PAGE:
The Marie Curie Civil Hospital certified Stroke Center by the European Stroke Organization

Each year, more than 600 stroke victims are treated at the “Stroke Unit” of the Civil Marie Curie Hospital, where care is provided 24 hours a day by a neurologist on call and an interventional neuroradiologist. The Charleroi University Hospital has invested in the field to deploy human and material resources so that each patient can benefit from these treatments at any time and quickly, including patients referred by other hospitals in the region.

“Currently, in Belgium, we still deplore the lack of clear identification of the centers capable of providing stroke care, which is however essential to send the patient directly to the hospital most capable of to offer him the necessary treatments, explains Dr. Anne Dusart, neurologist. The idea of ​​obtaining certification from the ESO, which is the European scientific organization of reference for stroke care, therefore germinated naturally. With the help of the Quality Unit, we launched the project at the end of 2020… in the midst of a pandemic. The work consisted of bringing together all of the actors involved throughout the care process, from the patient’s arrival in the emergency room to their post-hospitalization rehabilitation. We already had a very good foundation, but this made it possible to reconnect all the stakeholders to rewrite and optimize all the care procedures”.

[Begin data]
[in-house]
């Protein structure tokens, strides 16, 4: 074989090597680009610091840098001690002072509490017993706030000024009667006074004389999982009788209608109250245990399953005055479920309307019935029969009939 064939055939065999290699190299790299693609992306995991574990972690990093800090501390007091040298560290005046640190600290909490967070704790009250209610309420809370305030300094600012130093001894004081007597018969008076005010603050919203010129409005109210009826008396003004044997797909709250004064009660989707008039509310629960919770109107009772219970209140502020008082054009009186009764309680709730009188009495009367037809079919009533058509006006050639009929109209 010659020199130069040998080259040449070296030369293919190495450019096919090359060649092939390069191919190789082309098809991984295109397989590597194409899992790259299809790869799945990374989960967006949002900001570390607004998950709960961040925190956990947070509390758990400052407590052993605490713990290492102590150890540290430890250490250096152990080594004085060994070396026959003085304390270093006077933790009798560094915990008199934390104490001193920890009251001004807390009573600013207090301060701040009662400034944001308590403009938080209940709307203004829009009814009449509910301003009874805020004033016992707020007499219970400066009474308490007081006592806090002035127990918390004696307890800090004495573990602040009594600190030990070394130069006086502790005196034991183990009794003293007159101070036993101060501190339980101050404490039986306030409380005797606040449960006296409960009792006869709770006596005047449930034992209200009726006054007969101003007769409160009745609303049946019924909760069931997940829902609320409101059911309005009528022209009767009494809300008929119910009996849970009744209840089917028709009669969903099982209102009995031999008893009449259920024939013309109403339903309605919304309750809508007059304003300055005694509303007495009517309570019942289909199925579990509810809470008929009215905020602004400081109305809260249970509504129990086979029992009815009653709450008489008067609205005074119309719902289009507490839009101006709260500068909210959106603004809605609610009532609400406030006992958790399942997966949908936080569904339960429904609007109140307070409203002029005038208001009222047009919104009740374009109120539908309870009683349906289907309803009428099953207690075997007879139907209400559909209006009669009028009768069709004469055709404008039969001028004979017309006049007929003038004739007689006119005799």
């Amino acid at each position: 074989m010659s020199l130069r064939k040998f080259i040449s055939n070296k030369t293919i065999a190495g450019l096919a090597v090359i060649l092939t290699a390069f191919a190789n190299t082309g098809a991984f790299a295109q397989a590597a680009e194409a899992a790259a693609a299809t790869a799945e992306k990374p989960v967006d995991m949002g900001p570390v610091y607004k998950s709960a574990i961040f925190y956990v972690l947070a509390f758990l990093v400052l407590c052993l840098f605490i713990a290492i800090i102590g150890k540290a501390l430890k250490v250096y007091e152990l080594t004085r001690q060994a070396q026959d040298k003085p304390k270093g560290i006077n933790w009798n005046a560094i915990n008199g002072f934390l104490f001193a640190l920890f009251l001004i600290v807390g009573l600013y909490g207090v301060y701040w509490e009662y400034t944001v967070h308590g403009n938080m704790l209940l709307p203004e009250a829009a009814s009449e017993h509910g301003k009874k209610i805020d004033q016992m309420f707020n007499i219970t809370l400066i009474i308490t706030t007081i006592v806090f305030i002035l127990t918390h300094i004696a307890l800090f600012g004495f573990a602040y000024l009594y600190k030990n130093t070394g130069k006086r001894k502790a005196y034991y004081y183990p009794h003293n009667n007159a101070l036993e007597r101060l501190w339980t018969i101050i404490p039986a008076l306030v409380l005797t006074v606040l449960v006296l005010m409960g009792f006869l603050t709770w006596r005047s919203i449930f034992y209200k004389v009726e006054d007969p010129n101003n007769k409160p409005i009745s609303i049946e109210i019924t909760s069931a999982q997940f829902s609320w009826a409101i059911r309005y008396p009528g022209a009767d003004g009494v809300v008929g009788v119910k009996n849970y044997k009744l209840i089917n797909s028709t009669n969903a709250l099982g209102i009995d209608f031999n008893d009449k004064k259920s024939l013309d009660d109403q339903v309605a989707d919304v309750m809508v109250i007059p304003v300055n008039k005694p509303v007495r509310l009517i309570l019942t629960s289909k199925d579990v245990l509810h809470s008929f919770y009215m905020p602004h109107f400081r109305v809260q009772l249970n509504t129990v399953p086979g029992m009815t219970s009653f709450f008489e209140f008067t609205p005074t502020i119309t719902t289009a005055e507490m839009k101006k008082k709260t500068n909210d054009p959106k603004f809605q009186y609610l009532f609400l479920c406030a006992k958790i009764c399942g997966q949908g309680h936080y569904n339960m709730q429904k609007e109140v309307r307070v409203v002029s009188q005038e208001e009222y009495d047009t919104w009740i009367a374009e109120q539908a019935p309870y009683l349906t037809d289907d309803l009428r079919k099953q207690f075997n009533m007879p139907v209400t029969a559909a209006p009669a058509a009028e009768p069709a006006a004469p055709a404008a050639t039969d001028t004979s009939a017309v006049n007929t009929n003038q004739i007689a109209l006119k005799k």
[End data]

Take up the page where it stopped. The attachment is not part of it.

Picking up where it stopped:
Many services mobilized

The multidisciplinary team mobilized around this project brings together medical and nursing staff from many departments such as Neurology, Emergency, Interventional Radiology, Intensive Care, Neurosurgery, Vascular Surgery, Cardiology, Neuro -revalidation than the various paramedics who provide rehabilitation and revalidation (physiotherapists, occupational therapists, speech therapists, neuropsychologists, etc.).

Take charge quickly

For a patient suffering from a stroke, every minute counts: rapid access to a specialized structure (Stroke Unit) makes it possible to reduce mortality and disability. In addition, emergency treatments such as thrombolysis and thrombectomy (aimed at unblocking the clogged cerebral artery) allow patients, if administered quickly, to quickly recover their neurological functions.

Already covering part of Hainaut and Namur, Marie Curie’s Stroke Center has just passed the milestone of 500 cerebral thrombectomies performed since 2015 (between 85 and 90 per year). He hopes that this certification will allow him to further expand the offer of care for patients suffering from stroke, but also to open up new avenues in terms of clinical and scientific projects.

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